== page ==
Spring planting was underway in 21 regions under Ukraine’s control, AgriCensus reported the country’s agriculture ministry as saying.

At the time of the 1 April report, a total of 603,000 ha had been planted, around just under 4.5% of the projected total area for main spring crops, which the ministry estimated at 13.4M ha – 3.5M ha less than last year.

The planting included 81,000 ha of spring wheat, 327,300 ha of spring barley, 7,600 ha of spring rapeseed, 50,100 ha of oats, 62,300 ha of peas, 30,600 ha of sugar beet, 33,700 ha hectares of sunflowers, and 10,400 ha of soyabeans.

According to information provided by Ukraine's regions, the ministry said the sowing of winter crops for the 2022 harvest covered an area of ​​7.7M ha, including 6.5M ha of winter wheat, 159,000 ha of rye and 1M ha of barley.

Ukraine has around 30M hectares of agricultural land, but many areas could not currently be used due to occupation by Russian forces or active fighting in the area.

As a result, the ministry had lowered its forecast for the total area to be planted with spring crops by 20% earlier this week, AgriCensus wrote, although how much would be harvested was still uncertain due to the ongoing conflict.

In addition, the ministry has said this year’s focus will be on simpler, easier to grow crops rather than high-margin crops for export, according to the report.

Meanwhile, the Ukrainian Grain Association (UGA) has appealed to the country’s agriculture and economy ministries to restart wheat exports, which had effectively been halted due to a licence system introduced following Russia’s invasion, AgriCensus wrote on 5 April.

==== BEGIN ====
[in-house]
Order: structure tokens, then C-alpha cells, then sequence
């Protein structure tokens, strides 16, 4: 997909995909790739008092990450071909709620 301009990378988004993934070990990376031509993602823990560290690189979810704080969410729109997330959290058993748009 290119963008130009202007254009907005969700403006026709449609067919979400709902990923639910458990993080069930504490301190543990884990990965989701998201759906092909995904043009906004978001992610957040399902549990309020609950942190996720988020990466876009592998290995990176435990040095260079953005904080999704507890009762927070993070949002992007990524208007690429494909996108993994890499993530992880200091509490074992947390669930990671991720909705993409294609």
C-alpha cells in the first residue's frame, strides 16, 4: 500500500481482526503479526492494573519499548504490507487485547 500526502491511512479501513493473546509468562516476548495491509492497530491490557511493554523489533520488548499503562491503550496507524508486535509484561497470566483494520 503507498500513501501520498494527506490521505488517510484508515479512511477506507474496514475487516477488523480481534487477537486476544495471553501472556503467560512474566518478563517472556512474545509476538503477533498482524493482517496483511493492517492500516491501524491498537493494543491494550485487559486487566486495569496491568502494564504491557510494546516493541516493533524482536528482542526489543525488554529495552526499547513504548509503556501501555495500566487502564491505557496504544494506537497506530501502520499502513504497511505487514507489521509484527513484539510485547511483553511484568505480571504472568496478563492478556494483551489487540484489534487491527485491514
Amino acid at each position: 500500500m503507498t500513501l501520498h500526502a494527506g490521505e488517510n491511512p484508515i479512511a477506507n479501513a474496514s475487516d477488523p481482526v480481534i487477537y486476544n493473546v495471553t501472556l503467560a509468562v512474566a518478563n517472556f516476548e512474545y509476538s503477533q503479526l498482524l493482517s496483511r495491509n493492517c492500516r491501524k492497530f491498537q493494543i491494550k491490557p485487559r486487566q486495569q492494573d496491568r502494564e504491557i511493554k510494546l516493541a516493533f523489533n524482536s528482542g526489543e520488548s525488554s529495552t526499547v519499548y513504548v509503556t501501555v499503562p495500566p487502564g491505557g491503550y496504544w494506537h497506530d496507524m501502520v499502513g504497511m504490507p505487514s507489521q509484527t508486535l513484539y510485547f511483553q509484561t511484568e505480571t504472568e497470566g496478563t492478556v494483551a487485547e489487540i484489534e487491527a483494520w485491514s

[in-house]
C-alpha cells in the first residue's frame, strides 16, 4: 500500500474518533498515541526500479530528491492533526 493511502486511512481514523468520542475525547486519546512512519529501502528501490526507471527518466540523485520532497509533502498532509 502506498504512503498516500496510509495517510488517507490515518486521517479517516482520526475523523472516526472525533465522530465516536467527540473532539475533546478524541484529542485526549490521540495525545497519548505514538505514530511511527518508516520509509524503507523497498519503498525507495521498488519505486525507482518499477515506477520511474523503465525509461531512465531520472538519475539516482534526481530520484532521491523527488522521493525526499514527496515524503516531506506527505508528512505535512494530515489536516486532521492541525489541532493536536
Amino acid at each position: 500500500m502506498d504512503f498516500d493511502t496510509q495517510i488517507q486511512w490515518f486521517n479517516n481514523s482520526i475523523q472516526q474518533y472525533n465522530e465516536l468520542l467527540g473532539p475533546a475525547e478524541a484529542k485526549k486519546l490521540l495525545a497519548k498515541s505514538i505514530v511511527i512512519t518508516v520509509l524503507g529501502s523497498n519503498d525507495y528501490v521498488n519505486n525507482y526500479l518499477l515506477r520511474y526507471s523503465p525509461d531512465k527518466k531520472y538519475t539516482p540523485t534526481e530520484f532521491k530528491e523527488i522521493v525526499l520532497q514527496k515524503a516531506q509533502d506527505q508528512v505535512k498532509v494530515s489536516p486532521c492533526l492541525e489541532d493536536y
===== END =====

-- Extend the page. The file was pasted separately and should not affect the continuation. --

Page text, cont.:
In a statement, the UGA said Ukraine had “surplus transitional stocks from last year's harvest and grain exports are hampered by blocking Ukrainian seaports,” UGA said.

“Revoking the export licence will simplify the mechanism of wheat exports and free up storage capacity for the new crop.”

The Ukrainian government had banned the export of basic products - including sunflower oil and barley - and restricted grain exports, in an official decree on 5 March.

It then lifted the ban on corn and sunflower oil exports, although the wheat licence system had been retained.

AgriCensus wrote that the export of wheat was limited by government-issued licenses, which trade sources said were difficult to obtain and therefore made wheat exports almost impossible.